Hartshorn’s position as associate director of admissions put him in a position of power and authority over Gadreault, whom he guided through the admissions process and enrollment. The findings state that he then violated the professional terms of his position by initiating the intimate texting relationship with her.

Investigators were most concerned that “although [Hartshorn] acknowledges [the texting relationship] was inappropriate, he is unable to articulate why it is inappropriate.” The Vermont State Colleges’ policies clearly define an official in a position of power initiating an intimate relationship with a student as unprofessional conduct. And regardless of the degree that any official did exercise his power, the possibility that the official could exercise his power opens the door for abuse. So the investigators concluded that the messages were inappropriate nonetheless.

In colleges and universities around the country, administrations are under scrutiny from groups who say that the way schools have traditionally handled sexual harassment is not adequate. Under strict standards of burden of proof, colleges cannot effectively prosecute sexual misconduct in cases where what constitutes consent may not be clear. Yet, the burden of proof also forms the backbone of our justice system. The conflicting standards of how to investigate these allegations underscores the difficulties that administrators might face in situations where one party is in a position of power over the other.

President Joe Bertolino confirmed that he will announce on Tuesday Hartshorn’s retirement. Bertolino declined to comment if the retirement was connected to the findings of the investigation.

Young Hornets Spark Hope For Great Season

By: Michael Raimondi

The Lyndon State Women’s Soccer team is just one win away from matching last year’s total wins.

The 2013 Hornets ended the season with five wins, which left them in eighth-place in the NAC. This year’s team has a new look. With the addition of ten freshmen players, the young squad has won three of their last four games.

With a record of 4-3, the Hornets are feeling good heading into the start of conference games. Senior Katy Ebner believes the early success is making the team confident.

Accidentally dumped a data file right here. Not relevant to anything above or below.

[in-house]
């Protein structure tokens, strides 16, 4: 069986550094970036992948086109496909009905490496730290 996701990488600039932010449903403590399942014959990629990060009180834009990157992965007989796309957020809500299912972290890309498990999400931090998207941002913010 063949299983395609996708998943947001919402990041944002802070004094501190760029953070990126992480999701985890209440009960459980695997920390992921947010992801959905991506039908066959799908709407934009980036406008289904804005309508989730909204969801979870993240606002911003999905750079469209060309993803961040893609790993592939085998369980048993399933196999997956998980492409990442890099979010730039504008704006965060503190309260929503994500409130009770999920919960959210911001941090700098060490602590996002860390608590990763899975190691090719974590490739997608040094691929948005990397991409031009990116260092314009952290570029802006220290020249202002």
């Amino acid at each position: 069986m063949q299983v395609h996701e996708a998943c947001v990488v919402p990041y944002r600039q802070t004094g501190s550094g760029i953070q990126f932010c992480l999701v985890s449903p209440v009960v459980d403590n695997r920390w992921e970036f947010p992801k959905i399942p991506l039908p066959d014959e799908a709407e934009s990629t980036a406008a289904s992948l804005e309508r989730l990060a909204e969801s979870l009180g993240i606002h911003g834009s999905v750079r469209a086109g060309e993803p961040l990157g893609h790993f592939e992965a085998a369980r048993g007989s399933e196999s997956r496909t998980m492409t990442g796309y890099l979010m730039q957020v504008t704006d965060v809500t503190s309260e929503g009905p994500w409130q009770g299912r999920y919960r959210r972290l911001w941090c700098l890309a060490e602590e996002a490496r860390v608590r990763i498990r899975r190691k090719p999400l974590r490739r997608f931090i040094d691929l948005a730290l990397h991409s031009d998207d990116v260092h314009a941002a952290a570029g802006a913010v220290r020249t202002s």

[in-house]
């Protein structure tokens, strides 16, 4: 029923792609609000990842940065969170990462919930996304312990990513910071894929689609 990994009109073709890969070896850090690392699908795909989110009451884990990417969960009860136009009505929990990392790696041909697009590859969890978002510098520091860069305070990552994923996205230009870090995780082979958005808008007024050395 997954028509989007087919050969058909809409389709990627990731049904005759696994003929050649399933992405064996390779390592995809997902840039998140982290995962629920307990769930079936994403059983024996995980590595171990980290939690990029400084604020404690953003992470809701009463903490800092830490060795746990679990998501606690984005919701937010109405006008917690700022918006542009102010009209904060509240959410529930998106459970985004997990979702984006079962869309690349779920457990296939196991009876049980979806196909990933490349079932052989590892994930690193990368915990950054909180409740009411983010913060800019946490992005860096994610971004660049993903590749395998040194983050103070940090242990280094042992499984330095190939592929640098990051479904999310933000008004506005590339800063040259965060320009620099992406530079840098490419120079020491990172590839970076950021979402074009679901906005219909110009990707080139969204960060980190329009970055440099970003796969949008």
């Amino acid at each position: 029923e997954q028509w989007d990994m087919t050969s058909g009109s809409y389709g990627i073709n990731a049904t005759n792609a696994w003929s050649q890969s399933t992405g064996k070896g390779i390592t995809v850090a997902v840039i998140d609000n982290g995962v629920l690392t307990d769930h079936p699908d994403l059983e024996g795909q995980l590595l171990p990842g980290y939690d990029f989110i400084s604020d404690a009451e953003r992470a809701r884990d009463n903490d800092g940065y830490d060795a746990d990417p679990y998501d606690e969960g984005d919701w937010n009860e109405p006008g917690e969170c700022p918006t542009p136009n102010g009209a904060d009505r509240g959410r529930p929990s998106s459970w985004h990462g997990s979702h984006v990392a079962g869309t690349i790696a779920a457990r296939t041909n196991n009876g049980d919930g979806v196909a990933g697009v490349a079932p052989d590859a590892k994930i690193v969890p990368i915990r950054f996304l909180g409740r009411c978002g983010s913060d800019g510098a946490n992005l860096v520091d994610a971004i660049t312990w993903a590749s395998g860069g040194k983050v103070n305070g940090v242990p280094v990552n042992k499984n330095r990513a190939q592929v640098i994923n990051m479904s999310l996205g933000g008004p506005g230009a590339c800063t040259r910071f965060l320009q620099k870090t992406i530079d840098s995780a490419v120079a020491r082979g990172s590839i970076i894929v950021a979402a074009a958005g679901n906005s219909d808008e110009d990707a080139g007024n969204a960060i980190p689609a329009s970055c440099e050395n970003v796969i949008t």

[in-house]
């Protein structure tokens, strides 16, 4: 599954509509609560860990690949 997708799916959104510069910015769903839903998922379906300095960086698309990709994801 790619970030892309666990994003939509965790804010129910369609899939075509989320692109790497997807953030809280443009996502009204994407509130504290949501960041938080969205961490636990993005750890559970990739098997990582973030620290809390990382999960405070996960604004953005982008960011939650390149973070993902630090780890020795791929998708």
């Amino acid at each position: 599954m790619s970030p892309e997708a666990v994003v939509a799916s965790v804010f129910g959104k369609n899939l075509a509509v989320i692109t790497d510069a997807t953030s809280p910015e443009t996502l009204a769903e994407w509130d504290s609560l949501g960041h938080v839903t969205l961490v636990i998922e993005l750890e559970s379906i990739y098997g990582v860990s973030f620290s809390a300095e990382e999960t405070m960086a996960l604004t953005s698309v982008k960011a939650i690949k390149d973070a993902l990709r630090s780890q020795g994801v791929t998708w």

“We are very positive and upbeat,” Ebner said. “It is very different from last year, as we are playing much better.”

Ebner described how last season was tough on the team as they rarely had enough players to substitute during matches. She explains that the team has greatly benefitted from the addition of new players.

“Half of the team are new players, and we are getting used to different playing styles,” she said. “Everything is completely different from last year as returners are in new positions, but it has been really cool.”

Ebner admits it was difficult to adjust to ten new players at the start of the season, but having a full roster helps the team.

“I like that half the team is freshmen, because they are learning how to play at this level, but it is really cool seeing everyone mesh together really well,” she said.

The Hornets struggled in the NAC last year posting a 2-7 record in conference play. The goal of the team is to make playoffs, and they will have to improve their record in the conference to make their goal happen. The team needs to continue to play well, and Ebner believes that the team is poised to make noise in the NAC.

“The mindset is totally there, as everyone is on the same page as we all want to win,” she said. “Everyone is working hard towards our goal, and I think going into Castleton we are all super excited.”

With the playoffs in mind, the Hornets travel to NAC rival Castleton on Sept. 20th to take on the Spartans.